Tags: Wholesale | costs | food | prices

Future Food-Price Increases May Be Unappetizing to Consumers

Friday, 13 July 2012 11:33 AM

INDICATOR: June Producer Price Index

KEY DATA: PPI: up 0.1 percent; Excluding Food and Energy: up 0.2 percent; Foods: up 0.5 percent

IN A NUTSHELL: “Wholesale costs remain fairly tame though we have to watch out for future food price increases.”

WHAT IT MEANS: The world economy continues to soften and that is having a positive impact on the cost side of things. Overall wholesale prices did inch upward, but for most sectors there was not much pressure on the cost side.

The one major exception was food, especially meat prices which posted its highest jump in nearly a year. Capital equipment costs rose a little but there actually may be some good news in that increase: Construction equipment prices are on a tear and that may be signaling a rebound in the construction sector.

When looking at the pipeline, though, the global slowdown is creating downward pressure on materials costs at both the intermediate and crude levels, even when you exclude energy. The one potential problem is in food.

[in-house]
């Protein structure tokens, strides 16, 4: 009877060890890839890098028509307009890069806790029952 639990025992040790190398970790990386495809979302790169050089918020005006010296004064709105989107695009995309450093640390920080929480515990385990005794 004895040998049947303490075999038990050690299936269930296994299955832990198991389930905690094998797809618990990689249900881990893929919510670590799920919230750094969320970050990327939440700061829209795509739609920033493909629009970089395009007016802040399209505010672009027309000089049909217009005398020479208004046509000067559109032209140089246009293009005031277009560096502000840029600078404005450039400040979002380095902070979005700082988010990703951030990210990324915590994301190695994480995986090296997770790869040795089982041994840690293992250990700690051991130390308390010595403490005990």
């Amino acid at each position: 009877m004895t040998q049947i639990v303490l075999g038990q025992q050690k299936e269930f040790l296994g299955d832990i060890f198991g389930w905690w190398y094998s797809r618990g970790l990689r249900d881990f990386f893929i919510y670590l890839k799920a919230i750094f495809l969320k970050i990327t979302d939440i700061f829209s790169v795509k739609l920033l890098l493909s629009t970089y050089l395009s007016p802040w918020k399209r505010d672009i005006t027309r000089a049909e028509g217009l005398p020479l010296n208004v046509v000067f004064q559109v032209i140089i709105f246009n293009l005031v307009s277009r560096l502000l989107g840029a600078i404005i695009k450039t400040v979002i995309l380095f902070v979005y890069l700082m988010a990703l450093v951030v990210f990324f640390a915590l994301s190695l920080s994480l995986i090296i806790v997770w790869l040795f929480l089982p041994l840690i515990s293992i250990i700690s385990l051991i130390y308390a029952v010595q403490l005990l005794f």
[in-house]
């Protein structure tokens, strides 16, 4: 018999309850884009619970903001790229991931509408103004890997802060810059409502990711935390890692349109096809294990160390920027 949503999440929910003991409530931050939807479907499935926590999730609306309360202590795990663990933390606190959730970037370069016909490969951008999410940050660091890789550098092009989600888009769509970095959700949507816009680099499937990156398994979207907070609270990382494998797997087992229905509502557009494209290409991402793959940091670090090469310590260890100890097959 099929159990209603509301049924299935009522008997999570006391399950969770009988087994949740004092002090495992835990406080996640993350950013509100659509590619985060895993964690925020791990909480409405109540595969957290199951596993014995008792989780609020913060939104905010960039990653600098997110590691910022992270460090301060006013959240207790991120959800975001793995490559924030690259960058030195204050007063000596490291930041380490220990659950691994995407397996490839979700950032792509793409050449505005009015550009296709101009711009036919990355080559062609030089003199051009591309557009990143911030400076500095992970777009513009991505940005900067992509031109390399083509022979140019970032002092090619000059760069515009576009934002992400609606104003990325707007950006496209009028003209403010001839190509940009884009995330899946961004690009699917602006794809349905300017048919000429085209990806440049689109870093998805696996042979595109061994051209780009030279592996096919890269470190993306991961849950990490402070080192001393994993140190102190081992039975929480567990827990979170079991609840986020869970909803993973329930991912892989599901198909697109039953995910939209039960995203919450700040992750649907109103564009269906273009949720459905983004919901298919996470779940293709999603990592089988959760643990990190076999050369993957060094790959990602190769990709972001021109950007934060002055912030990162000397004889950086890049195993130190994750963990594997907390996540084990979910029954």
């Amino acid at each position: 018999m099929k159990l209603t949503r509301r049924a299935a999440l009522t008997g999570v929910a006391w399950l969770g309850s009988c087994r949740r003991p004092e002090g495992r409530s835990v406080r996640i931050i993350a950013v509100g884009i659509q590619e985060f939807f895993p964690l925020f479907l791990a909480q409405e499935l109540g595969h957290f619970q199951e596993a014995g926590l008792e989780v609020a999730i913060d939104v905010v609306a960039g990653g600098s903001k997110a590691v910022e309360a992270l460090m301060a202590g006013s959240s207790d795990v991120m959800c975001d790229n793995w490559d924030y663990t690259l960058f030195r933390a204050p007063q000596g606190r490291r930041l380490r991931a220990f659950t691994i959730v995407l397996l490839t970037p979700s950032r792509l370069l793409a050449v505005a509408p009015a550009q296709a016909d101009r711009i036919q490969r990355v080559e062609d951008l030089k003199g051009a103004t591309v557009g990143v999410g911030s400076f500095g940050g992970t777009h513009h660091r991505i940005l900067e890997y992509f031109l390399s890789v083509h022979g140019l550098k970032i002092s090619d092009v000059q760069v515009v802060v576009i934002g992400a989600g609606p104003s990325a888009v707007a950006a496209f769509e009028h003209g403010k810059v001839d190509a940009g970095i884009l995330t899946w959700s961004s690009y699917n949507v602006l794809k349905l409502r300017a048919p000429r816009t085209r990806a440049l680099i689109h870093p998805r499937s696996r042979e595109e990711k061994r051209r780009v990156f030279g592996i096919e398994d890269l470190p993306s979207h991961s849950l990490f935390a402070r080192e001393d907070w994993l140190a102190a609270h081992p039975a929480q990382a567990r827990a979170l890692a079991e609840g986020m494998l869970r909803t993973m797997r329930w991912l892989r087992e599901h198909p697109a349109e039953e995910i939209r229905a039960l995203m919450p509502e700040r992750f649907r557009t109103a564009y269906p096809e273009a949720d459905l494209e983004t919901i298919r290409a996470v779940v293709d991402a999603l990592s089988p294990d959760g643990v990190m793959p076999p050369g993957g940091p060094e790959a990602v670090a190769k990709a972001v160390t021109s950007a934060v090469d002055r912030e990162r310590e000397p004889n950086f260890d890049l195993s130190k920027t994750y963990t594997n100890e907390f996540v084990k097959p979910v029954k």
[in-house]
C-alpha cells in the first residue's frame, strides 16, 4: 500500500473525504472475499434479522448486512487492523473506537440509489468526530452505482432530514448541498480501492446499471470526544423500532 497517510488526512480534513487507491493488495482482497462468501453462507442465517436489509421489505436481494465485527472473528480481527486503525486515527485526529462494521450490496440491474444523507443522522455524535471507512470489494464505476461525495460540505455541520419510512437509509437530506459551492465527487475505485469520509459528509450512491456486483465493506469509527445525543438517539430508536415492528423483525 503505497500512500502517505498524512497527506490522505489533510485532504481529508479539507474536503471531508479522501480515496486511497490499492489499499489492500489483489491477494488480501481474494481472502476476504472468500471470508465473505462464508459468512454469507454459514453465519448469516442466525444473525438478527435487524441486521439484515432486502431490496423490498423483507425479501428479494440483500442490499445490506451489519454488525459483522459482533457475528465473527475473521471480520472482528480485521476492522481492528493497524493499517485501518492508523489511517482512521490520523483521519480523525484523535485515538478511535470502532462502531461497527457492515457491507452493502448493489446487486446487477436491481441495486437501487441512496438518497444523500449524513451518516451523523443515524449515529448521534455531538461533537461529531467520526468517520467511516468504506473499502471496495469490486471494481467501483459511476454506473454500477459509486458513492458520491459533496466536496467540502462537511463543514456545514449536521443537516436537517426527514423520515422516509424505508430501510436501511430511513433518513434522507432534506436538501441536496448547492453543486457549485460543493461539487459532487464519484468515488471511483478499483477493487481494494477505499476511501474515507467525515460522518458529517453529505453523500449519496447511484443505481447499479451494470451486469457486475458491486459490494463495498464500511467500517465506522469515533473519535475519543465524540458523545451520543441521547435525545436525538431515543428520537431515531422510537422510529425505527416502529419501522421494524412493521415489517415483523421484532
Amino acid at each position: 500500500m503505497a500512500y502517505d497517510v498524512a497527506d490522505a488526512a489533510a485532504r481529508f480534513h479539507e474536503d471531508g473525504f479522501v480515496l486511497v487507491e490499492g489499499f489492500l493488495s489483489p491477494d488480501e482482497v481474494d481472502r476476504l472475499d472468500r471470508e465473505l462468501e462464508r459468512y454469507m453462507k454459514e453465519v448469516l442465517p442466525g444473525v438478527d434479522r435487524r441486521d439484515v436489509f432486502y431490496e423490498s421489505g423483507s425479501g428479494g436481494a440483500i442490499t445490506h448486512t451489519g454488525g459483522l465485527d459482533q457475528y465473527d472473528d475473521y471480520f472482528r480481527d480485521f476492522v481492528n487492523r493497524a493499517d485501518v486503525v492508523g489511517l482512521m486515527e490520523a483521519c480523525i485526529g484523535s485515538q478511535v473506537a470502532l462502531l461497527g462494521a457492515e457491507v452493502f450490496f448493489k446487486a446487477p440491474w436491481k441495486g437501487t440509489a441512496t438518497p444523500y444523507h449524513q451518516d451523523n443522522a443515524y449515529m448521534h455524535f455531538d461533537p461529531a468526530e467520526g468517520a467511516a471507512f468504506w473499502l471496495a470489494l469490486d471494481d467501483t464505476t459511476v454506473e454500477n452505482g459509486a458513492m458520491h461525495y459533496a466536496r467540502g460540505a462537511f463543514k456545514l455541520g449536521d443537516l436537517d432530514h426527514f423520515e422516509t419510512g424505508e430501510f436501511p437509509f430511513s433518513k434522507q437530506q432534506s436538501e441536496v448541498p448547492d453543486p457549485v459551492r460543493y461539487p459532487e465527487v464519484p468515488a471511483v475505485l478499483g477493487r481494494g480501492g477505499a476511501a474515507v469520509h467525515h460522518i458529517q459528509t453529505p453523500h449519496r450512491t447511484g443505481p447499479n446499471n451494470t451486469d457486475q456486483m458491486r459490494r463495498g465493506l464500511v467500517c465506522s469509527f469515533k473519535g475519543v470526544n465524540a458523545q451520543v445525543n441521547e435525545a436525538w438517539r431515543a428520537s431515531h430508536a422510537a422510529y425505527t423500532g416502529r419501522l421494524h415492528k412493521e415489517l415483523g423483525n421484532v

Intermediate food and feed costs jumped in June and the drought across the farm belt looks like it will lead to large increases in food costs going forward. That is not good news for consumers as these expenses get passed through fairly quickly.

MARKETS AND FED POLICY IMPLICATIONS: Except on the food side, the outlook is that business expenses will remain tame for the rest of the year. There is really little expectation that growth will accelerate sharply in any part of the world.

Europe is still cycling downward, the slowdown in China, which may be greater than the official numbers indicate, is having an impact on all those countries that supply materials to the Chinese industrial sector, and the U.S. is just hobbling along, so where could the pressure on costs come from? Those Fed members who may be worried about inflation are looking well into the future.

Reports like this, even if it was higher than expected, argue for minimal price increases for months to come and thus the Fed can stay its course. As for investors, it’s more about world growth than inflation and anything that points to stability in Europe or stimulus in China is a positive.

Any indication of growing problems causes angst. In other words, volatility will reign for a long time.

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Friday, 13 July 2012 11:33 AM
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